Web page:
NC court rules church can't be charged for solar power

The dissenting judge said the deal involved solar panels for a single customer, not a public utility requiring regulation

Sep 20th, 2017
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RALEIGH, N.C. (AP) — A divided North Carolina appeals court says a clean energy advocacy group can't install solar panels on a church roof and charge for the electricity generated.

The state Court of Appeals panel split 2-1 Tuesday, with the majority ruling in favor of Duke Energy's legal monopoly to sell electricity to most of the state. The split means a state Supreme Court appeal is possible.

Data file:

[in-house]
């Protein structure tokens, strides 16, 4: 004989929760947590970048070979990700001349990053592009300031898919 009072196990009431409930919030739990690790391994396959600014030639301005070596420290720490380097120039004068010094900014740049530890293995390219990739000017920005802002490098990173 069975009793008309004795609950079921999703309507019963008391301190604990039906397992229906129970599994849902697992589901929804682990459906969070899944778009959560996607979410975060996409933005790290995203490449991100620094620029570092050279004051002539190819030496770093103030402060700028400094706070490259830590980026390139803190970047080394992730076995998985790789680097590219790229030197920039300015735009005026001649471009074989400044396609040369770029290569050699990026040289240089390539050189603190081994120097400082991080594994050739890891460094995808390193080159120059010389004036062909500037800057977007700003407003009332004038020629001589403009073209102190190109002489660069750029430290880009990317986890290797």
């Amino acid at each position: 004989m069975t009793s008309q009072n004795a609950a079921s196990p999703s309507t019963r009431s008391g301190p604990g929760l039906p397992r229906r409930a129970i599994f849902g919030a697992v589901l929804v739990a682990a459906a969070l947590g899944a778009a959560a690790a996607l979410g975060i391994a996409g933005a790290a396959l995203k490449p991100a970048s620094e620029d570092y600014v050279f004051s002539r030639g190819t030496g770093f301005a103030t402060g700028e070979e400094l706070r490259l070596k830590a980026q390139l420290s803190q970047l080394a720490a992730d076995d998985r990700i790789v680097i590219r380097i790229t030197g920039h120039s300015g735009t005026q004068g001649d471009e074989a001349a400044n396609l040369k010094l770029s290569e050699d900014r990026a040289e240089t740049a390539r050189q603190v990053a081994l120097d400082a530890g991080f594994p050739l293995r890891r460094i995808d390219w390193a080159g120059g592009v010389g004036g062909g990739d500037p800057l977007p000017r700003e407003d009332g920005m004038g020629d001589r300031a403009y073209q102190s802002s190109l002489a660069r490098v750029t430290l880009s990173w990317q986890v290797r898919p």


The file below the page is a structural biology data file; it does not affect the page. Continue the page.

North Carolina Waste Awareness and Reduction Network appealed last year's decision by state regulators that the group was operating improperly as a public utility. The Durham nonprofit installed the solar array atop Faith Community Church in Greensboro, then charged about half Duke Energy's rate for the electricity produced.

The dissenting judge said the deal involved solar panels for a single customer, not a public utility requiring regulation.

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